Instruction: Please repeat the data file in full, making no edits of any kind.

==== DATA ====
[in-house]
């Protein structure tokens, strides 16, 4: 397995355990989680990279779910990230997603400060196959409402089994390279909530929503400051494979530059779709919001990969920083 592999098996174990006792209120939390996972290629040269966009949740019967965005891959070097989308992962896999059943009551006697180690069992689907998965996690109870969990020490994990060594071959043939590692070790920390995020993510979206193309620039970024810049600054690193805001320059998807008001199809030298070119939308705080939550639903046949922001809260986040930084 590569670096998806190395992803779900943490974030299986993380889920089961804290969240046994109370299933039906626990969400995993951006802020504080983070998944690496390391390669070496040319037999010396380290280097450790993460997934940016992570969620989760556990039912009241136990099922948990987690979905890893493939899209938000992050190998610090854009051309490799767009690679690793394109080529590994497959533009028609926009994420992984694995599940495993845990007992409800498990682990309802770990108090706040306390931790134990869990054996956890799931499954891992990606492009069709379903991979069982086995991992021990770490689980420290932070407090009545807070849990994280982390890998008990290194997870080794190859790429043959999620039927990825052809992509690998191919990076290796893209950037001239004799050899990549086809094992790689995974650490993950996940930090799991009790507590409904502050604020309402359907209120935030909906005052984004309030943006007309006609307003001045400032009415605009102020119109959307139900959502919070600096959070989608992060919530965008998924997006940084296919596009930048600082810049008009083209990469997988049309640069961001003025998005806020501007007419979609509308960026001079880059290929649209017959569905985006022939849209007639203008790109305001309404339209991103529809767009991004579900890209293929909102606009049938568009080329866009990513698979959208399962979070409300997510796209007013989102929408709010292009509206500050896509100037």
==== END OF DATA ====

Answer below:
[in-house]
């Protein structure tokens, strides 16, 4: 397995355990989680990279779910990230997603400060196959409402089994390279909530929503400051494979530059779709919001990969920083 592999098996174990006792209120939390996972290629040269966009949740019967965005891959070097989308992962896999059943009551006697180690069992689907998965996690109870969990020490994990060594071959043939590692070790920390995020993510979206193309620039970024810049600054690193805001320059998807008001199809030298070119939308705080939550639903046949922001809260986040930084 590569670096998806190395992803779900943490974030299986993380889920089961804290969240046994109370299933039906626990969400995993951006802020504080983070998944690496390391390669070496040319037999010396380290280097450790993460997934940016992570969620989760556990039912009241136990099922948990987690979905890893493939899209938000992050190998610090854009051309490799767009690679690793394109080529590994497959533009028609926009994420992984694995599940495993845990007992409800498990682990309802770990108090706040306390931790134990869990054996956890799931499954891992990606492009069709379903991979069982086995991992021990770490689980420290932070407090009545807070849990994280982390890998008990290194997870080794190859790429043959999620039927990825052809992509690998191919990076290796893209950037001239004799050899990549086809094992790689995974650490993950996940930090799991009790507590409904502050604020309402359907209120935030909906005052984004309030943006007309006609307003001045400032009415605009102020119109959307139900959502919070600096959070989608992060919530965008998924997006940084296919596009930048600082810049008009083209990469997988049309640069961001003025998005806020501007007419979609509308960026001079880059290929649209017959569905985006022939849209007639203008790109305001309404339209991103529809767009991004579900890209293929909102606009049938568009080329866009990513698979959208399962979070409300997510796209007013989102929408709010292009509206500050896509100037």